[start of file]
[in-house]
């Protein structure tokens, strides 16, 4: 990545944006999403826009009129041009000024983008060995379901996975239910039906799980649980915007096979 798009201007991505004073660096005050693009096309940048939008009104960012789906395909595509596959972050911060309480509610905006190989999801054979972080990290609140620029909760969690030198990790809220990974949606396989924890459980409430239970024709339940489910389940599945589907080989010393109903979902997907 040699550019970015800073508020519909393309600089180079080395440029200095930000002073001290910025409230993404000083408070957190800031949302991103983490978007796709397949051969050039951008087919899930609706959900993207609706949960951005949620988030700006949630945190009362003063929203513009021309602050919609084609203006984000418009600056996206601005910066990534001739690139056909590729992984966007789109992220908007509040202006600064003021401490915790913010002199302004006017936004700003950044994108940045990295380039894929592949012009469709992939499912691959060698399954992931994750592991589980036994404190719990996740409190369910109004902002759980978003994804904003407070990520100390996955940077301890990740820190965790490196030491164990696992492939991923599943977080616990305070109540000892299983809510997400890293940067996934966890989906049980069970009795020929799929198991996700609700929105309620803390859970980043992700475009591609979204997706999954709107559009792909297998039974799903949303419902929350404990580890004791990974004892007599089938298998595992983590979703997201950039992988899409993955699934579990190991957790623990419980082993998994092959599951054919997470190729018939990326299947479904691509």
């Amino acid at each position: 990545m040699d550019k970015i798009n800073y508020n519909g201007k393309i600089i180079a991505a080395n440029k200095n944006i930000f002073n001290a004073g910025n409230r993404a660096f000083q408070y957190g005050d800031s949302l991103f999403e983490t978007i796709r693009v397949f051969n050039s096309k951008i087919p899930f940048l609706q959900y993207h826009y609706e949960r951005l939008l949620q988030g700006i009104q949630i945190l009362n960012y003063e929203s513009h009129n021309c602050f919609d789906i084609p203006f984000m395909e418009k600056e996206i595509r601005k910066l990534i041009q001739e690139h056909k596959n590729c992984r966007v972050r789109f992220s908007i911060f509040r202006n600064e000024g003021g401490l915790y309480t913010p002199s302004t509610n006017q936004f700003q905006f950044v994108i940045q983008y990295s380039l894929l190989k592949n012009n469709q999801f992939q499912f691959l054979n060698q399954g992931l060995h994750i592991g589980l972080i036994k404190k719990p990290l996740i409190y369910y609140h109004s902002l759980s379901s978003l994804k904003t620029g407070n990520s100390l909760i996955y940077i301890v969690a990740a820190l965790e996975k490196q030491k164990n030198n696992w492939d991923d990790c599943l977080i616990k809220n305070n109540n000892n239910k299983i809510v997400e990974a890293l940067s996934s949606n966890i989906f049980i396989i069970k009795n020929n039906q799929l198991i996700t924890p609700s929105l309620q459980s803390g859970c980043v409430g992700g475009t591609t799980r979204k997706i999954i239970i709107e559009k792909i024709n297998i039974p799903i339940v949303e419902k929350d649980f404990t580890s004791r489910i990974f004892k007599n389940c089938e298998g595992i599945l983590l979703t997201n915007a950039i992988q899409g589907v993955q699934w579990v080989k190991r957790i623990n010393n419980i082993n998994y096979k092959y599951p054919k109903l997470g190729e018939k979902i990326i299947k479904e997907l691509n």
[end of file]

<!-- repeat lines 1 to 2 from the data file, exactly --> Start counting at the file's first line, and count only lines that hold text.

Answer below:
[in-house]
């Protein structure tokens, strides 16, 4: 990545944006999403826009009129041009000024983008060995379901996975239910039906799980649980915007096979 798009201007991505004073660096005050693009096309940048939008009104960012789906395909595509596959972050911060309480509610905006190989999801054979972080990290609140620029909760969690030198990790809220990974949606396989924890459980409430239970024709339940489910389940599945589907080989010393109903979902997907 040699550019970015800073508020519909393309600089180079080395440029200095930000002073001290910025409230993404000083408070957190800031949302991103983490978007796709397949051969050039951008087919899930609706959900993207609706949960951005949620988030700006949630945190009362003063929203513009021309602050919609084609203006984000418009600056996206601005910066990534001739690139056909590729992984966007789109992220908007509040202006600064003021401490915790913010002199302004006017936004700003950044994108940045990295380039894929592949012009469709992939499912691959060698399954992931994750592991589980036994404190719990996740409190369910109004902002759980978003994804904003407070990520100390996955940077301890990740820190965790490196030491164990696992492939991923599943977080616990305070109540000892299983809510997400890293940067996934966890989906049980069970009795020929799929198991996700609700929105309620803390859970980043992700475009591609979204997706999954709107559009792909297998039974799903949303419902929350404990580890004791990974004892007599089938298998595992983590979703997201950039992988899409993955699934579990190991957790623990419980082993998994092959599951054919997470190729018939990326299947479904691509």